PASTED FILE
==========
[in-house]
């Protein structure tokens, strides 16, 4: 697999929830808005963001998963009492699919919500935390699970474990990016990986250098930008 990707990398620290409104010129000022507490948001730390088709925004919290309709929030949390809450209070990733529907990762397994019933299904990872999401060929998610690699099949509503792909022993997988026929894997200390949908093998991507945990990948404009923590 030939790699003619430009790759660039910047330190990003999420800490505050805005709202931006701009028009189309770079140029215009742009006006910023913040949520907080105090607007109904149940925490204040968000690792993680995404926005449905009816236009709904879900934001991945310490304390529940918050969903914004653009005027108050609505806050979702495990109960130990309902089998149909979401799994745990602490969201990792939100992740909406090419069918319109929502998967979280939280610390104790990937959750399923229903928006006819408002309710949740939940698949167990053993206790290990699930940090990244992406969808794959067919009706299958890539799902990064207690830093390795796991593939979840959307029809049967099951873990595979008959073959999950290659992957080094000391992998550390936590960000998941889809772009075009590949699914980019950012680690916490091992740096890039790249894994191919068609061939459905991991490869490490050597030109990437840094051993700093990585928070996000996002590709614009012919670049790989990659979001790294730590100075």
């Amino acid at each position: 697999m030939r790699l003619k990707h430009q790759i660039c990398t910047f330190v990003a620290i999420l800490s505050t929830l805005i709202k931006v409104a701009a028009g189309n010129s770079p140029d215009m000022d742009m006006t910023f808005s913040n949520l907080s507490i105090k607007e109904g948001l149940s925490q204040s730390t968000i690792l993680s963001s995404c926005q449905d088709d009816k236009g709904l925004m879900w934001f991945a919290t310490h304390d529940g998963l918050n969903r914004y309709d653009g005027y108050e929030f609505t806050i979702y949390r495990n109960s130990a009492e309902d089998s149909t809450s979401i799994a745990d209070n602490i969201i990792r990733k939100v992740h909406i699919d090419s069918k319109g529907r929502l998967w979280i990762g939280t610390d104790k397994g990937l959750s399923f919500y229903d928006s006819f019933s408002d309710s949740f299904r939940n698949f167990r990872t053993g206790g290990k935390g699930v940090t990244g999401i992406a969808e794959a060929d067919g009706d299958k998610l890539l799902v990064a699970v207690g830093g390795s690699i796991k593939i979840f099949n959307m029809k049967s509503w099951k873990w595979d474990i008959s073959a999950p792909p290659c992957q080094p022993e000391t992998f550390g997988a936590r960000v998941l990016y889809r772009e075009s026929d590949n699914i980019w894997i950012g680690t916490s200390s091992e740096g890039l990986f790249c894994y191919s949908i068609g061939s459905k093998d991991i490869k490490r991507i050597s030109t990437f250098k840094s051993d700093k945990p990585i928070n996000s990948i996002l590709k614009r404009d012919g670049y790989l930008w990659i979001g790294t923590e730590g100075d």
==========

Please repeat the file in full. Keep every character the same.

[in-house]
């Protein structure tokens, strides 16, 4: 697999929830808005963001998963009492699919919500935390699970474990990016990986250098930008 990707990398620290409104010129000022507490948001730390088709925004919290309709929030949390809450209070990733529907990762397994019933299904990872999401060929998610690699099949509503792909022993997988026929894997200390949908093998991507945990990948404009923590 030939790699003619430009790759660039910047330190990003999420800490505050805005709202931006701009028009189309770079140029215009742009006006910023913040949520907080105090607007109904149940925490204040968000690792993680995404926005449905009816236009709904879900934001991945310490304390529940918050969903914004653009005027108050609505806050979702495990109960130990309902089998149909979401799994745990602490969201990792939100992740909406090419069918319109929502998967979280939280610390104790990937959750399923229903928006006819408002309710949740939940698949167990053993206790290990699930940090990244992406969808794959067919009706299958890539799902990064207690830093390795796991593939979840959307029809049967099951873990595979008959073959999950290659992957080094000391992998550390936590960000998941889809772009075009590949699914980019950012680690916490091992740096890039790249894994191919068609061939459905991991490869490490050597030109990437840094051993700093990585928070996000996002590709614009012919670049790989990659979001790294730590100075």
């Amino acid at each position: 697999m030939r790699l003619k990707h430009q790759i660039c990398t910047f330190v990003a620290i999420l800490s505050t929830l805005i709202k931006v409104a701009a028009g189309n010129s770079p140029d215009m000022d742009m006006t910023f808005s913040n949520l907080s507490i105090k607007e109904g948001l149940s925490q204040s730390t968000i690792l993680s963001s995404c926005q449905d088709d009816k236009g709904l925004m879900w934001f991945a919290t310490h304390d529940g998963l918050n969903r914004y309709d653009g005027y108050e929030f609505t806050i979702y949390r495990n109960s130990a009492e309902d089998s149909t809450s979401i799994a745990d209070n602490i969201i990792r990733k939100v992740h909406i699919d090419s069918k319109g529907r929502l998967w979280i990762g939280t610390d104790k397994g990937l959750s399923f919500y229903d928006s006819f019933s408002d309710s949740f299904r939940n698949f167990r990872t053993g206790g290990k935390g699930v940090t990244g999401i992406a969808e794959a060929d067919g009706d299958k998610l890539l799902v990064a699970v207690g830093g390795s690699i796991k593939i979840f099949n959307m029809k049967s509503w099951k873990w595979d474990i008959s073959a999950p792909p290659c992957q080094p022993e000391t992998f550390g997988a936590r960000v998941l990016y889809r772009e075009s026929d590949n699914i980019w894997i950012g680690t916490s200390s091992e740096g890039l990986f790249c894994y191919s949908i068609g061939s459905k093998d991991i490869k490490r991507i050597s030109t990437f250098k840094s051993d700093k945990p990585i928070n996000s990948i996002l590709k614009r404009d012919g670049y790989l930008w990659i979001g790294t923590e730590g100075d």